Hungry for more fashionable Footware? Be sure to check out the NeatoShop!

Link

08:13 Judge Approves $450M Settlement For Apple's Ebook Price Fixing» Slashdot
An anonymous reader writes: On Friday a U.S. federal judge approved a settlement in the Apple ebook price-fixing case that could see the technology giant paying $450 million. $400 million of that would go to the roughly 23 million consumers thought to be affected by the price fixing, and the rest would go to lawyers. Though the case is now settled, the dollar amount is not necessarily final — an appeals court still has to rule on a previous verdict. If the appeals court finds in Apple's favor, then the total settlement drops to only $70 million. If they find against Apple, then it's the full amount. "The settlement appeared to reflect fatigue by Apple, the Justice Department, state attorneys general and class-action lawyers eager to conclude a case that has dragged on, largely because of delays by Apple."

Read more of this story at Slashdot.








08:00 Hell on Wheels Sneak Peek: Cullen Plots His Escape in Season Finale» TVLine » TVLine
It’s been a rough season for Hell on Wheels‘ Cullen, and it looks like he may have finally reached his breaking point. RELATED Hell on Wheels Renewed for Fifth, Final Season TVLine has an exclusive first look at the AMC drama’s Season 4 finale (Saturday, 9/8c) in which Doc tries to persuade Cullen not to take off, though […]
08:00 Shark Cats» Neatorama

The great question is clear: should I get a filter feeding shark cat, such as a basking tabby, because it's safe, or should I get a more hazardous shark, such as a great white calico, because it would be cool?

Brynn Metheney, an artist in Oakland, California, drew 12 shark cats for a shark cat-themed monthly calendar. You can see the other shark cats in that calendar here.

-via io9

07:30 Recommended Reading: Silicon Valley's role in government surveillance» Engadget RSS Feed
Recommended Reading highlights the best long-form writing on technology and more in print and on the web. Some weeks, you'll also find short reviews of books that we think are worth your time. We hope you enjoy the read. @War: The Rise of the...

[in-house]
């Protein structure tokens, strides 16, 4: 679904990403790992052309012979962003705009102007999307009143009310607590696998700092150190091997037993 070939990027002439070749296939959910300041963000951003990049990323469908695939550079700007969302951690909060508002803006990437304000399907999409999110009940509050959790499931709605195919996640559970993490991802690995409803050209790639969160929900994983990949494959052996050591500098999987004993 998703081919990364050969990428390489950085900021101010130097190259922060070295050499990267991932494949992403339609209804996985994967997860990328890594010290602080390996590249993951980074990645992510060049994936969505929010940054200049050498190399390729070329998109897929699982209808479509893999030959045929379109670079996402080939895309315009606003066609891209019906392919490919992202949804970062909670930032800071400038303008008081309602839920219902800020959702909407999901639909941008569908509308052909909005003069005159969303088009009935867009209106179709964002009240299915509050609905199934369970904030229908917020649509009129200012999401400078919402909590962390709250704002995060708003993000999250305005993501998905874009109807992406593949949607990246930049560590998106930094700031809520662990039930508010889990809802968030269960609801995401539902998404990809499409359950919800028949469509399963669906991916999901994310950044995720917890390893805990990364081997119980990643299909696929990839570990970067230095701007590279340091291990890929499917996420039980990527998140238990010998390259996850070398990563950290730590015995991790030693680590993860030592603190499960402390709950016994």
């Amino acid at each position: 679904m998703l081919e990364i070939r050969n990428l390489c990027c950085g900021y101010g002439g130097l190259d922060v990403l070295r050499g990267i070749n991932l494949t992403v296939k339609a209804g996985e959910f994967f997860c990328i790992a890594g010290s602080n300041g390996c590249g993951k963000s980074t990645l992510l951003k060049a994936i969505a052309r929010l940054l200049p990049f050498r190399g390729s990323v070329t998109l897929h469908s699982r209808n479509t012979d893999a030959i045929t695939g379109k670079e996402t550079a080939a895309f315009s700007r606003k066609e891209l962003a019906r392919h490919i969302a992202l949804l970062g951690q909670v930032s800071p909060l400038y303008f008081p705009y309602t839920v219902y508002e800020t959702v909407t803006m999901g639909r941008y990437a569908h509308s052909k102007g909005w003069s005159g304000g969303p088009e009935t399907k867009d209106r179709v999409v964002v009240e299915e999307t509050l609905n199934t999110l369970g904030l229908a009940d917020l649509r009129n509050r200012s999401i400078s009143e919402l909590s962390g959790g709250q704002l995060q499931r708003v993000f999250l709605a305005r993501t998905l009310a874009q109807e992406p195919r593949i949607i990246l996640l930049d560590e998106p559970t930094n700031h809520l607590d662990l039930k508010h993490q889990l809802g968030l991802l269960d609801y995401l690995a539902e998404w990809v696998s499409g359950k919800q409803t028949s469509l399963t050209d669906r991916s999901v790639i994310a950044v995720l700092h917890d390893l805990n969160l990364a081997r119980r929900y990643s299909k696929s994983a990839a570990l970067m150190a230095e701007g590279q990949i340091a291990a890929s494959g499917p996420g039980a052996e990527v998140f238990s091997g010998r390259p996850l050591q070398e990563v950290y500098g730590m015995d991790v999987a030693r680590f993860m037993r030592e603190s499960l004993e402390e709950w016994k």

07:08 Secrets Cracked in Yosemite's Tuolumne Meadows» LiveScience.com
Tuolumne Meadows's broad plain is an oddball in Yosemite's rugged landscape. Geologists say unusual fractures in the local granite explain the striking contrast.
07:03 Some Early Nexus 6 Units Returned Over Startup Bug» Slashdot
The Register reports that Motorola has issued a recall for an early batch of its hotly anticipated new Nexus 6 smartphones that were sold through U.S. mobile carrier AT&T, owing to a software glitch that can reportedly causes the devices to boot to a black screen. ... AT&T retail stores have reportedly been told to return their existing inventory of the Nexus 6 and wait for new units to arrive from Motorola, which has already corrected the problem on its assembly line. Any customer who brings a defective unit into an AT&T store will receive a replacement. Motorola's memo to stores says that only initial shipments were affected, and that the problem has been identified. However, as the article mentions, there's thus far less luck for those like me who've found that at least some original Nexus 7 tablets do not play nicely with Lollipop. (The effects look nice, but it's never a good sign to see "System UI isn't responding. Do you want to close it?" on a tablet's screen.)

Read more of this story at Slashdot.








07:00 Sleepy Ferret Collapses into Zzzs» Neatorama

YouTube Link

This ferret has obviously had an exhausting day of ferret play and is at his consciousness' end. His human's lap seems like a perfect place to collapse (not that he spent a moment of ferret decision-making time considering the issue). All's well that ends well. -Via Tastefully Offensive

05:53 Bible: tl;dr edition» Boing Boing

Cabbagetroll's masterful summary of the Bible (both testaments) on Reddi's /r/Christianity really captures the books' spirit. Read the rest